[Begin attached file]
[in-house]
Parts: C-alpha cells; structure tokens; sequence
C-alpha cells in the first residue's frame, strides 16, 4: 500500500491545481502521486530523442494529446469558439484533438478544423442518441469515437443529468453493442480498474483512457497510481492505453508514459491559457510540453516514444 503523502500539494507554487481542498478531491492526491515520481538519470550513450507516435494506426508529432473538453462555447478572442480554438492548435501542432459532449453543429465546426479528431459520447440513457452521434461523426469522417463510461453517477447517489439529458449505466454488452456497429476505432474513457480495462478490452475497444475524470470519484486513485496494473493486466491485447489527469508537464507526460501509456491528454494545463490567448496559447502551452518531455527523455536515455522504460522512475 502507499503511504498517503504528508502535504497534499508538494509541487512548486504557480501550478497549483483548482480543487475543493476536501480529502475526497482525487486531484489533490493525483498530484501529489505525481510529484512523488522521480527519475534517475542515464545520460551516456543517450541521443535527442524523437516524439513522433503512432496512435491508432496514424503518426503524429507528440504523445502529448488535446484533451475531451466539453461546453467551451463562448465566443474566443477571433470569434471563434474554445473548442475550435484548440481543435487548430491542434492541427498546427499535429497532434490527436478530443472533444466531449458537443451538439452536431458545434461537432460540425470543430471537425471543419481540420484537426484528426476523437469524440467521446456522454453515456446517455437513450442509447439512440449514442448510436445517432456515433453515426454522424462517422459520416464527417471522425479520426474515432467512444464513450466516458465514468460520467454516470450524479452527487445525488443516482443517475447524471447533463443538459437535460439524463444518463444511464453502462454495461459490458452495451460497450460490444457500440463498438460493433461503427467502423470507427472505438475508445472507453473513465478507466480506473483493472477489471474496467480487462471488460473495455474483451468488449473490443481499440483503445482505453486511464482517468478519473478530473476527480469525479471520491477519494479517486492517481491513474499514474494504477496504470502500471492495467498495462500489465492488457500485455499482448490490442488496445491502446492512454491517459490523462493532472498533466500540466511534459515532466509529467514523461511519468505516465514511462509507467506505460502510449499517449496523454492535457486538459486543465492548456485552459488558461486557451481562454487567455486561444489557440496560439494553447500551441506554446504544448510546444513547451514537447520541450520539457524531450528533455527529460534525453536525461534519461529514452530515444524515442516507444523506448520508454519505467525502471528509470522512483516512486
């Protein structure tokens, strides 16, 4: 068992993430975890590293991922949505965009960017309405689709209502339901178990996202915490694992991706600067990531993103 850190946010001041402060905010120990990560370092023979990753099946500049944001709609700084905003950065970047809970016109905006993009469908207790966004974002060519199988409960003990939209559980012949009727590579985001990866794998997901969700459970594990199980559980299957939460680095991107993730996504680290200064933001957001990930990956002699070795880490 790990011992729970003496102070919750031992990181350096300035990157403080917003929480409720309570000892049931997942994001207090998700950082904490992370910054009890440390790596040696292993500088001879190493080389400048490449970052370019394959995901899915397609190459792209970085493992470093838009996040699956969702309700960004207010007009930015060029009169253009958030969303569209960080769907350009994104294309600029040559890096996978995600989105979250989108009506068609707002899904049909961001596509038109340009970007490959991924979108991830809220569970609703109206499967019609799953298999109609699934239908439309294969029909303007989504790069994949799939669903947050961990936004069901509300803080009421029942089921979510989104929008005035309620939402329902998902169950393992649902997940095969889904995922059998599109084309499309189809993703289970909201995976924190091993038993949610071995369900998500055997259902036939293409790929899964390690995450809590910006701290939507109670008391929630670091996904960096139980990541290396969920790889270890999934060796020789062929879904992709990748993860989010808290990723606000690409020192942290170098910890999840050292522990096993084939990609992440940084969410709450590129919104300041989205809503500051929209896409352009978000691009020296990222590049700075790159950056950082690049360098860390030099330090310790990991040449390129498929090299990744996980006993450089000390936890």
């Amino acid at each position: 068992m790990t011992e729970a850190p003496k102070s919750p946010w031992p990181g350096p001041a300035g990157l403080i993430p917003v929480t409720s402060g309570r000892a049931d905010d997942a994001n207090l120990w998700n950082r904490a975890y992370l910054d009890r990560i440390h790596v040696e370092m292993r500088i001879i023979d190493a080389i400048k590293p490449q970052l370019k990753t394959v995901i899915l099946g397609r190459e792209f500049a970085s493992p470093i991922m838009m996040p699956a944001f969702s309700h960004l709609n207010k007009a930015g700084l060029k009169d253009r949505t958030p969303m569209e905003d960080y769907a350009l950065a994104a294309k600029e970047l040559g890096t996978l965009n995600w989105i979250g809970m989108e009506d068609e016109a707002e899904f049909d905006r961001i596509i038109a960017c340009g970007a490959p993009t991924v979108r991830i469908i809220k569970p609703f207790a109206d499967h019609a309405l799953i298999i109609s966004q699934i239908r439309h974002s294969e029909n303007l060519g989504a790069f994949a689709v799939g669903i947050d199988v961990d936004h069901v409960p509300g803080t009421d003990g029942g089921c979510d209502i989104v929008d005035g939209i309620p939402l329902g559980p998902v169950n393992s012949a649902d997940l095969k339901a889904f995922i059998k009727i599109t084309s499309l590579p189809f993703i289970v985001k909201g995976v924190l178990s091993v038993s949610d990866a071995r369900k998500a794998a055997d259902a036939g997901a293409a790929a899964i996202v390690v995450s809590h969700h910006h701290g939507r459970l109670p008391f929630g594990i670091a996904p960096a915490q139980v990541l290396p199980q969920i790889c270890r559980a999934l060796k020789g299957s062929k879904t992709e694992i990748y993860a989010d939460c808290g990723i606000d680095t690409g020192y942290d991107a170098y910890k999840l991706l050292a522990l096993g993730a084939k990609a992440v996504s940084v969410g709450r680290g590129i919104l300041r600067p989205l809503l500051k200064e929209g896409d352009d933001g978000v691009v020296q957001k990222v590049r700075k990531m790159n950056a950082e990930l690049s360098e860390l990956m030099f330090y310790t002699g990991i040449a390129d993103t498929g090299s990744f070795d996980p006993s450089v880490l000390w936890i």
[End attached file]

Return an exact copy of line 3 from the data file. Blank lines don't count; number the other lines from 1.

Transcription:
C-alpha cells in the first residue's frame, strides 16, 4: 500500500491545481502521486530523442494529446469558439484533438478544423442518441469515437443529468453493442480498474483512457497510481492505453508514459491559457510540453516514444 503523502500539494507554487481542498478531491492526491515520481538519470550513450507516435494506426508529432473538453462555447478572442480554438492548435501542432459532449453543429465546426479528431459520447440513457452521434461523426469522417463510461453517477447517489439529458449505466454488452456497429476505432474513457480495462478490452475497444475524470470519484486513485496494473493486466491485447489527469508537464507526460501509456491528454494545463490567448496559447502551452518531455527523455536515455522504460522512475 502507499503511504498517503504528508502535504497534499508538494509541487512548486504557480501550478497549483483548482480543487475543493476536501480529502475526497482525487486531484489533490493525483498530484501529489505525481510529484512523488522521480527519475534517475542515464545520460551516456543517450541521443535527442524523437516524439513522433503512432496512435491508432496514424503518426503524429507528440504523445502529448488535446484533451475531451466539453461546453467551451463562448465566443474566443477571433470569434471563434474554445473548442475550435484548440481543435487548430491542434492541427498546427499535429497532434490527436478530443472533444466531449458537443451538439452536431458545434461537432460540425470543430471537425471543419481540420484537426484528426476523437469524440467521446456522454453515456446517455437513450442509447439512440449514442448510436445517432456515433453515426454522424462517422459520416464527417471522425479520426474515432467512444464513450466516458465514468460520467454516470450524479452527487445525488443516482443517475447524471447533463443538459437535460439524463444518463444511464453502462454495461459490458452495451460497450460490444457500440463498438460493433461503427467502423470507427472505438475508445472507453473513465478507466480506473483493472477489471474496467480487462471488460473495455474483451468488449473490443481499440483503445482505453486511464482517468478519473478530473476527480469525479471520491477519494479517486492517481491513474499514474494504477496504470502500471492495467498495462500489465492488457500485455499482448490490442488496445491502446492512454491517459490523462493532472498533466500540466511534459515532466509529467514523461511519468505516465514511462509507467506505460502510449499517449496523454492535457486538459486543465492548456485552459488558461486557451481562454487567455486561444489557440496560439494553447500551441506554446504544448510546444513547451514537447520541450520539457524531450528533455527529460534525453536525461534519461529514452530515444524515442516507444523506448520508454519505467525502471528509470522512483516512486